Most immediately, Winter Quarter final exams will not take place on campus. Interim Provost Salma Ghanem will be in contact with faculty about alternative ways to complete final exams, according to Wednesday’s email. Exams through the Center for Students with Disabilities, however, will happen as scheduled.
All university events are either postponed or canceled until further notice. The status of graduation, which is set for the second weekend of June, is still being evaluated and will be announced during Spring Quarter, DePaul spokesperson Carol Hughes told 14 East in an email on Thursday.
Staff and faculty with “operational responsibilities” will continue to work on campus. However, Esteban recommended managers consider “telework on a case-by-case basis,” especially if an employee’s responsibilities can be completed remotely.
As for Spring Quarter, as many courses as possible will occur online with exceptions for courses in which remote instruction would not be appropriate, according to Esteban’s Wednesday evening email. It’s unclear which courses those will be and when students will know.
Since courses are moving online, Jacobsen said she is going to have to drop some courses.
“I know that doesn’t work well for me, for my learning style,” Jacobsen said. “So the fact that all of my classes are having to be taken online is just really concerning for me because I know, I don’t do anything if it’s an online class. I rely heavily on attendance and being in person and seeing my professor and I know that it works really well for some people, but I came to college to have professors.”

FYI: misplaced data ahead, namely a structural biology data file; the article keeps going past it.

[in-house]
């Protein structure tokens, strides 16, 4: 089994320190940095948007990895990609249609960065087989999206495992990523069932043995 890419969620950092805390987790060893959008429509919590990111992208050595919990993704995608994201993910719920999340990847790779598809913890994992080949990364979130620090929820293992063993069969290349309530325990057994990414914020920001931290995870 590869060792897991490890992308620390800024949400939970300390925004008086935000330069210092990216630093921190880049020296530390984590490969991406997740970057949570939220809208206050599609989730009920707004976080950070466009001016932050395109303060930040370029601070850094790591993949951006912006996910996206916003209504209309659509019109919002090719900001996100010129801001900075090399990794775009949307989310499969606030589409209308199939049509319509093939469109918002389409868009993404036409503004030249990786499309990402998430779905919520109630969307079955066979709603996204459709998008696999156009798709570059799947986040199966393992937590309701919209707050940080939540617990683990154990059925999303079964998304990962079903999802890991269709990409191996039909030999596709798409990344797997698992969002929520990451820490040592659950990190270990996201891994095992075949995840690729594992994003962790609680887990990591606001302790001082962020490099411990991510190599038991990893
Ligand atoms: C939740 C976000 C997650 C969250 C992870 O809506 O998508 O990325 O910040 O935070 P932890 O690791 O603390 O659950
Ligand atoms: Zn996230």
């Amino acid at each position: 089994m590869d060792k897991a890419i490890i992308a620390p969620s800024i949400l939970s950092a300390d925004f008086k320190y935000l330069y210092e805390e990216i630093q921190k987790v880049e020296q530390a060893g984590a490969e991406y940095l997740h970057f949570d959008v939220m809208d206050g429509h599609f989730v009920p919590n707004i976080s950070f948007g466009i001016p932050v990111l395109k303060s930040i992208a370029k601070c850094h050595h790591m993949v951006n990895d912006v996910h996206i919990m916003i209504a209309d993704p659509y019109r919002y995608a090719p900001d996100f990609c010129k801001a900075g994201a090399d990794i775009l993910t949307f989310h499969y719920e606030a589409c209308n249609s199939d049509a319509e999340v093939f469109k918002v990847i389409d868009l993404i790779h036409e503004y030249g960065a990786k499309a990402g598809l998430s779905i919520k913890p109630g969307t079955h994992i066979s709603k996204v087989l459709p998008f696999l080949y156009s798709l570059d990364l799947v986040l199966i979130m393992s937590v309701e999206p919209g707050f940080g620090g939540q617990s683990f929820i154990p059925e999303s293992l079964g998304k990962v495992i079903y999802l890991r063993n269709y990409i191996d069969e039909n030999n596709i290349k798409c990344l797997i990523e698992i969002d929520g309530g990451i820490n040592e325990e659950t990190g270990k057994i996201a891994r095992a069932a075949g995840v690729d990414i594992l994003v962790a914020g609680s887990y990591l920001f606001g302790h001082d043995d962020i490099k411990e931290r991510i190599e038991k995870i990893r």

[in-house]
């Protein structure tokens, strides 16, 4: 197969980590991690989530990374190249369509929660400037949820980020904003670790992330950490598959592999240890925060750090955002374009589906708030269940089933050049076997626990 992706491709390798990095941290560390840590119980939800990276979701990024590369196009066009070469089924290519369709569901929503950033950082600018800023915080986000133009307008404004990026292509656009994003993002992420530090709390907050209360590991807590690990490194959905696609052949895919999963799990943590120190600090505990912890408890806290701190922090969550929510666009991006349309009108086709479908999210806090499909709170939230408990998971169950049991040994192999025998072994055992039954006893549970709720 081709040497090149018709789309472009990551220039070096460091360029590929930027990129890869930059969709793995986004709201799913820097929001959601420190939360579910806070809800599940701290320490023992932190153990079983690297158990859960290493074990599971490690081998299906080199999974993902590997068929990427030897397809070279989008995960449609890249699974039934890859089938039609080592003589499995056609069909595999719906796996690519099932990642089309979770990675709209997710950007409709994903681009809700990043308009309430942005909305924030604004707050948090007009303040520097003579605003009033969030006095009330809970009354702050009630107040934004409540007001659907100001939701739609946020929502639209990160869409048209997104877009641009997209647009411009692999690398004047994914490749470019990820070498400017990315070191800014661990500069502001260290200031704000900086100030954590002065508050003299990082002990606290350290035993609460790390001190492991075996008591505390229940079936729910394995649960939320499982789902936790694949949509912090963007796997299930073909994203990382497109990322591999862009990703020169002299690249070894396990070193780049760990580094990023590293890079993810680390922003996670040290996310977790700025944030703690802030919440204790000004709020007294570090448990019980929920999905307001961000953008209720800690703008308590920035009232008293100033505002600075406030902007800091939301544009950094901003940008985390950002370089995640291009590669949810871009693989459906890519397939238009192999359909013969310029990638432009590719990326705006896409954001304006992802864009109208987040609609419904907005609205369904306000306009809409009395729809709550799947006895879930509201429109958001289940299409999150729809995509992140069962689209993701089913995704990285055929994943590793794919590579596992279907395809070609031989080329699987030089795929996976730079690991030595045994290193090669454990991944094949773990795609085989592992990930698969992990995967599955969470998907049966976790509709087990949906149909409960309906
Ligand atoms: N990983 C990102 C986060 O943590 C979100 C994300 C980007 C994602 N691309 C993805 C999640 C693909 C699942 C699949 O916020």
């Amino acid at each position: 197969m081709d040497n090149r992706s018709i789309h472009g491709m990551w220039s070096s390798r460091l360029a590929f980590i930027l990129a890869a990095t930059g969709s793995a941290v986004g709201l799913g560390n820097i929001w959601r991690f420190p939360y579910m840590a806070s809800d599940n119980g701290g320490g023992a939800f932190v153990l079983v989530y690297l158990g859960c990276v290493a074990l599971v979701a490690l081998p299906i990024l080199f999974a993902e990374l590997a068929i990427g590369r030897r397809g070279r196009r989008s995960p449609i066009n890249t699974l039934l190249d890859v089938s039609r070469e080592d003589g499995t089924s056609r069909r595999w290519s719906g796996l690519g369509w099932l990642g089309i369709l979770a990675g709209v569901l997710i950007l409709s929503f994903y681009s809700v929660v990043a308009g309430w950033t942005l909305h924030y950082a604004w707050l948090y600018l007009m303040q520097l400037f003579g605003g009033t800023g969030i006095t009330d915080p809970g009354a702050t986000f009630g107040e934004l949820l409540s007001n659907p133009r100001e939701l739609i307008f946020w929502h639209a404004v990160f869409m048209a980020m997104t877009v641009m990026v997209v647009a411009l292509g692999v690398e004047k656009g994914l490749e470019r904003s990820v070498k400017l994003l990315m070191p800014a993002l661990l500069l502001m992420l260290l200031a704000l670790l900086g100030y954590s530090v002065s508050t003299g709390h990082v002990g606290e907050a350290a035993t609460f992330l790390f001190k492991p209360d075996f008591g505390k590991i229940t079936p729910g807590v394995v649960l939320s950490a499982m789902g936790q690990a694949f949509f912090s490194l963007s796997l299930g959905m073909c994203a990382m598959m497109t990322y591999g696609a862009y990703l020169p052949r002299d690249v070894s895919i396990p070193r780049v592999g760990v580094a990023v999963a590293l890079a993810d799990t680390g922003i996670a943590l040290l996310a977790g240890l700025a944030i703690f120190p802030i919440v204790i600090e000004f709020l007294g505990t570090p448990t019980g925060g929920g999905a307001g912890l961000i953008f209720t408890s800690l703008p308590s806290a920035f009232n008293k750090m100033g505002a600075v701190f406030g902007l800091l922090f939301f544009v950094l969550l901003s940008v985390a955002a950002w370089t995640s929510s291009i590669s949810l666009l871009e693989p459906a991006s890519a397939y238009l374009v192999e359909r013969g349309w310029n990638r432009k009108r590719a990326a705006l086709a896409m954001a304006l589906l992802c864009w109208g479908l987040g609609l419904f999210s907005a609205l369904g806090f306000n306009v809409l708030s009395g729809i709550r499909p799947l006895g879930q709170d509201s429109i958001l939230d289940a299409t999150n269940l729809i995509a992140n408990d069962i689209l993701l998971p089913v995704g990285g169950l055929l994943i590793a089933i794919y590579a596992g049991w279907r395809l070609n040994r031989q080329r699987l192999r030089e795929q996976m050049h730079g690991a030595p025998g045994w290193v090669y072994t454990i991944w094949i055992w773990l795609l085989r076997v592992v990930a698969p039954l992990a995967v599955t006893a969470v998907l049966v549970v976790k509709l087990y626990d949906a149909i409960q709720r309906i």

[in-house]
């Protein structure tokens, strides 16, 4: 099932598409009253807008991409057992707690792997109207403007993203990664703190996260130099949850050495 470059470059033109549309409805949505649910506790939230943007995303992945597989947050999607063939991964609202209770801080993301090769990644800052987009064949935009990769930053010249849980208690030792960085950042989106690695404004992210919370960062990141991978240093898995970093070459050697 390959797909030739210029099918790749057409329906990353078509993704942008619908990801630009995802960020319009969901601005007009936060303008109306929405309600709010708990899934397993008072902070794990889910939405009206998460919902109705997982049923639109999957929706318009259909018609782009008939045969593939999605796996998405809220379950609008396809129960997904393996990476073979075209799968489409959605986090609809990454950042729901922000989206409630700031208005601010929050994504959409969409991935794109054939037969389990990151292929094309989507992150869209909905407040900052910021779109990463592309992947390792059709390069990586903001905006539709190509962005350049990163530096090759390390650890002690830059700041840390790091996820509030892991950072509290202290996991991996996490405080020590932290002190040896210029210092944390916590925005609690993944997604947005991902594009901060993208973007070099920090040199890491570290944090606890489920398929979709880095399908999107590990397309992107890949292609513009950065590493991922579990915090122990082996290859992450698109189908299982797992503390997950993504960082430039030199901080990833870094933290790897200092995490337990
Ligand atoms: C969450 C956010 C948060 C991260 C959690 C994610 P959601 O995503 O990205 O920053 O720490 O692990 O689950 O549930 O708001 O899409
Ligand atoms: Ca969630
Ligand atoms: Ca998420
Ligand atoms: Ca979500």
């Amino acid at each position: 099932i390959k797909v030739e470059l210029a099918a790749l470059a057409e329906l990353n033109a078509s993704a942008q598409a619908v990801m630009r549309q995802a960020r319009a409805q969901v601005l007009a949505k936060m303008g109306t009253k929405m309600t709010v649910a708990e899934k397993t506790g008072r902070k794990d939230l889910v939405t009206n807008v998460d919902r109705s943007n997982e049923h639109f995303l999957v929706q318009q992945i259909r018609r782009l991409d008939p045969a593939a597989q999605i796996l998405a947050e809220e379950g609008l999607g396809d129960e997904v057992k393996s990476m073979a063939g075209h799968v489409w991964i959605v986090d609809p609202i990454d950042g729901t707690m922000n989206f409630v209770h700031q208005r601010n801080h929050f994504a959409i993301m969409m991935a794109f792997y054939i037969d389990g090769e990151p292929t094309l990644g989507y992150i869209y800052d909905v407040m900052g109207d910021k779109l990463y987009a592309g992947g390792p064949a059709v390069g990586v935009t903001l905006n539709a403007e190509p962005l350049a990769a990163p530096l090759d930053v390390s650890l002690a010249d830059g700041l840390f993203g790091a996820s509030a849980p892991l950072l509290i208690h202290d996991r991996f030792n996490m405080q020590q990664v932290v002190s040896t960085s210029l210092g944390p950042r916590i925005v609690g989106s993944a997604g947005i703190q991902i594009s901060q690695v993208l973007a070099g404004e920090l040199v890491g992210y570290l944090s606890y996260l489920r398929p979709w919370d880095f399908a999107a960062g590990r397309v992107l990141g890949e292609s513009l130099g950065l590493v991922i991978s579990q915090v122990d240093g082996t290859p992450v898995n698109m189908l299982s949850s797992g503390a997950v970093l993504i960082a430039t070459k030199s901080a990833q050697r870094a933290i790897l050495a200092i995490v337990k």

Esteban’s email told students living on campus that they should prepare not to return for Spring Quarter. Hughes said the move-out date for students living in the residence halls is March 22, when finals end. However, she said the university “will work with students who may need a day or two more.” The university is not providing any financial resources to help students with moving costs, Hughes said.
“I’m 2,000 miles from home,” said freshman Juliet deFreitas. She lives in Clifton Hall, and is from San Diego, California. “I had my flight already booked for spring break which is on the 18th, which is six days from the email they sent us to finish my finals, say goodbye to everybody and then pack up my entire dorm, and I don’t know where I’m going to put my things.”
If students have reason to stay on campus, or nowhere do go, they need to fill out this form by Monday, March 16, at 5 p.m. Students who are not staying on campus will be refunded for all housing, meal plan and Medcare charges, as long as they complete the move and check-out process by March 22.
DePaul canceled spring break study abroad trips on Monday, March 9. All summer study abroad trips were canceled as of Thursday, according to an email sent by the director of study abroad Martha McGivern. Students will be enrolled in an equivalent program.
Earlier this month, DePaul created a COVID-19 Planning and Response Task Force, which has been meeting daily, according to a university-wide email from Esteban. The task force includes 15 administrators and leaders at DePaul, including Student Government Association president Gisselle Cervantes, Interim Provost Salma Ghanem and director of Health Promotion and Wellness Shannon Suffoletto. The task force does not include any of the university virology professors and includes only a few health professionals.
There are still many unknowns about what the coming weeks will bring for DePaul students and community members, specifically the logistics of moving out, online courses, commencement and student employment.
14 East has collected (and is continuing to collect) questions from community members regarding the virus and how it is affecting the DePaul community. We published a Q&A guide with what we know so far, and will continue to update it as more information comes in.
If you have any questions, please submit them in the Google form below.
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Header image by Jenni Holtz and Yusra Shah, 14 East